Fallout 76 did not launch to much fanfare. A rough start was marred by bugs, issues, and oddly enough, canvas bags. In the months since, the team has been slowly rebuilding, adding much-sought features while a community sprung up to fill in the gaps.
In an interview with GamesIndustry, Bethesda's senior vice president of global marketing and communications Pete Hines says there was never any other choice than to keep going.
"It's just in our DNA," Hines told GamesIndustry. "I appreciate there might be folks who are tempted to throw up their hands and [call it quits], but that's just not how we're wired. We believed in it. The fact that it didn't go the way we expected and it had issues that maybe we should have foreseen and should have planned for doesn't mean we didn't believe in what the game was and could become."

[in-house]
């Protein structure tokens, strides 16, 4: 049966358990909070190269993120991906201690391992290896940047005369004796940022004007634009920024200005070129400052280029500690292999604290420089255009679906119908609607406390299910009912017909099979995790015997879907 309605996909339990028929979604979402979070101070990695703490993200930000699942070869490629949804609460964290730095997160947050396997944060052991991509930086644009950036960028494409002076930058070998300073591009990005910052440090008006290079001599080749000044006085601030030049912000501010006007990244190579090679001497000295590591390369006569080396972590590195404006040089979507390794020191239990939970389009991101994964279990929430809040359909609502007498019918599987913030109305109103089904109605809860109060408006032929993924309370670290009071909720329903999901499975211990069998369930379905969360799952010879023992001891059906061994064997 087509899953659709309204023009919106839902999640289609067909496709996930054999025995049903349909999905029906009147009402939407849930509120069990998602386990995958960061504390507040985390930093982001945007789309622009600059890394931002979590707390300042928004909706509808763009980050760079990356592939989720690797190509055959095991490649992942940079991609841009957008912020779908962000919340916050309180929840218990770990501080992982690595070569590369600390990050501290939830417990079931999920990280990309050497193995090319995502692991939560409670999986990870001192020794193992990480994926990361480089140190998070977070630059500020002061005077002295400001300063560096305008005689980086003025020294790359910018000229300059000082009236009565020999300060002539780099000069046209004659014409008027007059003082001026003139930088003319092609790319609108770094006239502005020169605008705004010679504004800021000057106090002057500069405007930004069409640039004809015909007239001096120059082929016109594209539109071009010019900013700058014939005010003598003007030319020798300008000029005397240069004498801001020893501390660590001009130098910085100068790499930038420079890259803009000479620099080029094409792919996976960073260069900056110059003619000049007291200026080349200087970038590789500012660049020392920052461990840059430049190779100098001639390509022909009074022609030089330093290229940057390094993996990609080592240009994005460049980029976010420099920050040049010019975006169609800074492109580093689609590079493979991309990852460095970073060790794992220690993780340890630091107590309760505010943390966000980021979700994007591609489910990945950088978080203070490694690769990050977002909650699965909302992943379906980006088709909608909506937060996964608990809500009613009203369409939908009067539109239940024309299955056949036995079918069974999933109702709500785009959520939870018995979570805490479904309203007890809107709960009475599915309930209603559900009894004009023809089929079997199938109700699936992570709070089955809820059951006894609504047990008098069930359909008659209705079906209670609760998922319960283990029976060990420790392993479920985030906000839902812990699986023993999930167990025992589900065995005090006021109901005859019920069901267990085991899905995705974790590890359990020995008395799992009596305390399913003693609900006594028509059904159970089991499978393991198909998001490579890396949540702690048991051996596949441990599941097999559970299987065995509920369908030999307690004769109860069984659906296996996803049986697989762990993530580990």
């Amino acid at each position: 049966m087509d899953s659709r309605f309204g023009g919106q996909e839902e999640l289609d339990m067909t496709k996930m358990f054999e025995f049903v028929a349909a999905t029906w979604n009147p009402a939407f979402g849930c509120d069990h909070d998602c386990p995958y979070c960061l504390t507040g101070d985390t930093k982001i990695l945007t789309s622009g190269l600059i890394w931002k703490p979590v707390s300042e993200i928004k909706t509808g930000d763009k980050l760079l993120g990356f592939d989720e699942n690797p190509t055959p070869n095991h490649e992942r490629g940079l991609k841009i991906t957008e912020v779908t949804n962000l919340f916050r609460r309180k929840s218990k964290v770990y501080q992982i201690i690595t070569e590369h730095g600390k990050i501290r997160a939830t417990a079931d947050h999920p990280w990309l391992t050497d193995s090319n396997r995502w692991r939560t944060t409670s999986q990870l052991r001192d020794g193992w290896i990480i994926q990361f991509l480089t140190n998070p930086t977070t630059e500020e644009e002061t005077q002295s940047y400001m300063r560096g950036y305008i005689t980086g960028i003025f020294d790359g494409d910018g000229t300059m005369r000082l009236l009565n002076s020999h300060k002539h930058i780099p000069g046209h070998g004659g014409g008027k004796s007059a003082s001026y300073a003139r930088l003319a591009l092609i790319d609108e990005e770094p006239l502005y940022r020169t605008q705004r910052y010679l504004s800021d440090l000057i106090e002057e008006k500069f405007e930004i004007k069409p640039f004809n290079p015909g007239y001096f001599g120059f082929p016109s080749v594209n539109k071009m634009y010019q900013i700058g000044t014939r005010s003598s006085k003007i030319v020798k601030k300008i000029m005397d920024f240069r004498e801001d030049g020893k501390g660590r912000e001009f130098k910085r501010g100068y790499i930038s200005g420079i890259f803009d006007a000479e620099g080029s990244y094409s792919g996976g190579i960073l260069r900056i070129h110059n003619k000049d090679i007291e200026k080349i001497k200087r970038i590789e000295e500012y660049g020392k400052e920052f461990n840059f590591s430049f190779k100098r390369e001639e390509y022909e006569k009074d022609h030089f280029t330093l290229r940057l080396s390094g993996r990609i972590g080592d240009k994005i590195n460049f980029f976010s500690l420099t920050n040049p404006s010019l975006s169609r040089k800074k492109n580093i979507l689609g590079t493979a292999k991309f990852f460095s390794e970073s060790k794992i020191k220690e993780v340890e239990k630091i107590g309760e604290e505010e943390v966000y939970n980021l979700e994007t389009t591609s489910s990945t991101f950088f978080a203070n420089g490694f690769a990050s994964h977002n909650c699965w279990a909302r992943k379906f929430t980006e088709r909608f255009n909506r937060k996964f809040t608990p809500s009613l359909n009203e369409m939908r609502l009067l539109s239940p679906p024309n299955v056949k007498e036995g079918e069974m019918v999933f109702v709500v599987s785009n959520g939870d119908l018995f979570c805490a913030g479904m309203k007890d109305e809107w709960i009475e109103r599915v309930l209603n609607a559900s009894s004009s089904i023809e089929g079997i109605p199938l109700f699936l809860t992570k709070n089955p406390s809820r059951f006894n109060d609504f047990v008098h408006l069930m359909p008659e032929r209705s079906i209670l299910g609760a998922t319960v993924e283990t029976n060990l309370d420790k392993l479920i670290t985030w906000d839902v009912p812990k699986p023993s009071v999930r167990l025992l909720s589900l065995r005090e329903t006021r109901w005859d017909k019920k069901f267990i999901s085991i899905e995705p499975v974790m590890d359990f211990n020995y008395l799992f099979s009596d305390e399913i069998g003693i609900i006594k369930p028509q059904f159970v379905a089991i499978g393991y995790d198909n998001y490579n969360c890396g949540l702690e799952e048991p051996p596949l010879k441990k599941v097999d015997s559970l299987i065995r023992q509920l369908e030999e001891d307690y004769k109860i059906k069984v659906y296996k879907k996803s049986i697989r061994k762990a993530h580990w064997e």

Hines acknowledged that brand reputation was at stake as well. The idea that Fallout could, as a whole, be damaged by perception of 76 had "some amount to do with it." But he also says there was another driving force: studio pride.
"There is an element of pride," says Hines. "Not in a 'we don't quit and give up' way, but we need to show and prove that we are going to stick with it, and that we don't just hit some adversity and throw up our hands and go, 'Oh this is too hard, let's do something else.'"
And Fallout 76 has kept rolling on. At E3 2019, a new battle royale mode spearhead their envisioned revamp of the game, which is set to include NPCs and expand the game out even further. Consensus seems to be that Fallout 76 is on an uphill stretch, much different than the down-slope that Bethesda's own execs have acknowledged. Time will tell if these changes pan out in the way they did for games like Final Fantasy XIV, but at least Fallout 76 fans know that Bethesda, or at least Pete Hines, isn't giving up on things just yet.